Side-effects such as dizziness and fatigue should be taken into account.

4.8 Undesirable effects

The most significant adverse effects are those due to proarrhythmia, including Torsades de Pointes. There is an increased risk of Torsades de Pointes in women.

Also bradycardia, dyspnoea, chest pain, palpitations, oedema, ECG abnormalities, hypotension, proarrhythmia, syncope, heart failure, presyncope. Nausea/vomiting, diarrhoea, dyspepsia, abdominal pain, flatulence, cramps, fatigue, dizziness, asthenia, light-headedness, headache, sleep disturbances, depression, paraesthesia, mood changes, anxiety, sexual dysfunction, visual disturbances, taste abnormalities, hearing disturbances, fever, slowed AV-conduction or increase of an existing AV-block, cold and cyanotic extremities, Raynaud’s phenomenon, increase of intermittent claudication.

Beta-blockers, even those with apparent cardioselectivity should not be used in patients with asthma or a history of obstructive airways disease unless no alternative treatment is available. In such cases, the risk of inducing bronchospasm should be appreciated and appropriate precautions taken. If bronchospasm should occur after the use of Beta-Cardone it can be treated with a beta2-agonist by inhalation e.g. salbutamol (the dose of which may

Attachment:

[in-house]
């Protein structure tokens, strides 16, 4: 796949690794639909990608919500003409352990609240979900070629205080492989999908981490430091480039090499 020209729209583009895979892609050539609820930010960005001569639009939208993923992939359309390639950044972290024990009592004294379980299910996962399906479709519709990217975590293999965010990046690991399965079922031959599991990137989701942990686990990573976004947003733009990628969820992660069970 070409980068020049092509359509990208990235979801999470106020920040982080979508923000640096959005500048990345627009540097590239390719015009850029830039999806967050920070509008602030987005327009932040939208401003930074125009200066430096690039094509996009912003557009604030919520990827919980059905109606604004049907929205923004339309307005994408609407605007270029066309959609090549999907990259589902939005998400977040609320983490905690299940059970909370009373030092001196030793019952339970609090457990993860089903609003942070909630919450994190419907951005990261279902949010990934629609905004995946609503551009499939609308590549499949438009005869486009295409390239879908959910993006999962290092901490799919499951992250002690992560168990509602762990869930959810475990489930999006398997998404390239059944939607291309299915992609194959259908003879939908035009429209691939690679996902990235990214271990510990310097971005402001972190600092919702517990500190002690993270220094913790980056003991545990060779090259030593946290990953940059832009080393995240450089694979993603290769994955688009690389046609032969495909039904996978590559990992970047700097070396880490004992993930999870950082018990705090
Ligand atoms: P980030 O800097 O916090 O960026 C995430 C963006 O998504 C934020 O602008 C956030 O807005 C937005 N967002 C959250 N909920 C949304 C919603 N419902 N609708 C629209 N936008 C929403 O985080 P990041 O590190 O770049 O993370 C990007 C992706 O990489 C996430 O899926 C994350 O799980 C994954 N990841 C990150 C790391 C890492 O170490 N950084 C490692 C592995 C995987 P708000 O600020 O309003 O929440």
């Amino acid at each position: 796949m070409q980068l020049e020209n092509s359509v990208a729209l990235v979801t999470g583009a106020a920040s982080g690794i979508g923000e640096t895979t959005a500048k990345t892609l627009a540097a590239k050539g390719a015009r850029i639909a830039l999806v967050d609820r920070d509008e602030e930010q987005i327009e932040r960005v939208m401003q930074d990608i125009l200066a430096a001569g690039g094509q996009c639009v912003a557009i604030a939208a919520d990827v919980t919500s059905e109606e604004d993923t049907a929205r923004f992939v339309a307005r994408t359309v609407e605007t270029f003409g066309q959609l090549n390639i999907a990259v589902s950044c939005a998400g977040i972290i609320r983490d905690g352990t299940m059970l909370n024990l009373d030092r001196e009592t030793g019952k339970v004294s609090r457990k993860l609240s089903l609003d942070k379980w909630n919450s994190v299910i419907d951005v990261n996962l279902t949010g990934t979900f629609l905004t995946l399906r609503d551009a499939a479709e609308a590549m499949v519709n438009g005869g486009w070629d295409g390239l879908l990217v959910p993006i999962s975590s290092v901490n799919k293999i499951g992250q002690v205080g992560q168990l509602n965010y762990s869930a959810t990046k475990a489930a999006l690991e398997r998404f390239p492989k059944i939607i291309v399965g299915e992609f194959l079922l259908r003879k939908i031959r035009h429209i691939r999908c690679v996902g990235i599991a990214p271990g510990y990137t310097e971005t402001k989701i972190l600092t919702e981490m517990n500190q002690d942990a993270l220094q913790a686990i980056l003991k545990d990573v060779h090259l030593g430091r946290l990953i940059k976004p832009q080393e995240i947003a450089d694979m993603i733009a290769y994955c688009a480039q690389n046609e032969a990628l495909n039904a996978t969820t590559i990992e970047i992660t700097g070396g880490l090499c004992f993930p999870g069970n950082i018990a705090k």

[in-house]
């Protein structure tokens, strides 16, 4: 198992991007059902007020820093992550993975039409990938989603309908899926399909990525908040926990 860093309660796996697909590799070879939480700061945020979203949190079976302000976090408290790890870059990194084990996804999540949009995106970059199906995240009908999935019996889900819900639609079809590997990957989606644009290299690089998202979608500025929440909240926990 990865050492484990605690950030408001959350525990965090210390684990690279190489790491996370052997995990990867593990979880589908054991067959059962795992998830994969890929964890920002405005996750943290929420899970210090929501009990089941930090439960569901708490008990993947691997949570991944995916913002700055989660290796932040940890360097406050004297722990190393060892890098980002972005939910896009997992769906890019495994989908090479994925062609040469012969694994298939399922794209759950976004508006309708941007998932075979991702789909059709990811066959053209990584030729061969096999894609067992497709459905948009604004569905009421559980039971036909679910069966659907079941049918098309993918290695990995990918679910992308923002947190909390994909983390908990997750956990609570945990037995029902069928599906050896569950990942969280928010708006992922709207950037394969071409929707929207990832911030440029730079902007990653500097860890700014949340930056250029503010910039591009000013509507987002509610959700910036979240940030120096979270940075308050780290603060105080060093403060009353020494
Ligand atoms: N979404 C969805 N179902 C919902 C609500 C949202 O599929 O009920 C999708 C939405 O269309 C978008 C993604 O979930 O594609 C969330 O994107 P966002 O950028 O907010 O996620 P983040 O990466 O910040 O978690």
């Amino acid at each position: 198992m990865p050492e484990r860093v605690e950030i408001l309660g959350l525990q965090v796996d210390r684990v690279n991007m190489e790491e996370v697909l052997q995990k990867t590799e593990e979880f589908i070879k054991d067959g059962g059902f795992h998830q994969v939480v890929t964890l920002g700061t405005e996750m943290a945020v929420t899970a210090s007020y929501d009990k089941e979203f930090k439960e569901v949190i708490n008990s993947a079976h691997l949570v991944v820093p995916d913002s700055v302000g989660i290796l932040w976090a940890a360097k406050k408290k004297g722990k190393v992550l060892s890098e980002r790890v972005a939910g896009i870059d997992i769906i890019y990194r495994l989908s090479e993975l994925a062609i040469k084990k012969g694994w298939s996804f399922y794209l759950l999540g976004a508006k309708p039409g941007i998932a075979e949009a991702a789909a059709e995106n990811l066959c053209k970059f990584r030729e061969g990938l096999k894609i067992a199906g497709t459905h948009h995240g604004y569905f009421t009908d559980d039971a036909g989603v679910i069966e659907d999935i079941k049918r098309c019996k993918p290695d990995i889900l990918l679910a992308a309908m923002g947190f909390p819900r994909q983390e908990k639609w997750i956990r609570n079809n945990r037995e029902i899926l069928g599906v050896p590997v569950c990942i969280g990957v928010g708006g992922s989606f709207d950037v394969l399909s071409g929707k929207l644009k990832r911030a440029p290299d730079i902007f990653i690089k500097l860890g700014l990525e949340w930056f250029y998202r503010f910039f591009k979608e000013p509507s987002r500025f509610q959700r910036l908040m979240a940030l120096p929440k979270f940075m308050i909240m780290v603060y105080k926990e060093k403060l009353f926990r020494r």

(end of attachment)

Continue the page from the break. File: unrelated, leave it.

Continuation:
need to be greater than the usual dose in asthma) and, if necessary, intravenous atropine 1mg.

There have been reports of skin rashes especially exacerbation of psoriasis and disorders of lacrimation including dry eyes and conjunctivitis. In most cases the symptoms have cleared when the treatment was withdrawn. Discontinuance of the drug should be considered if any such reaction is not otherwise explicable. Cessation of therapy with a P-blocker should be gradual.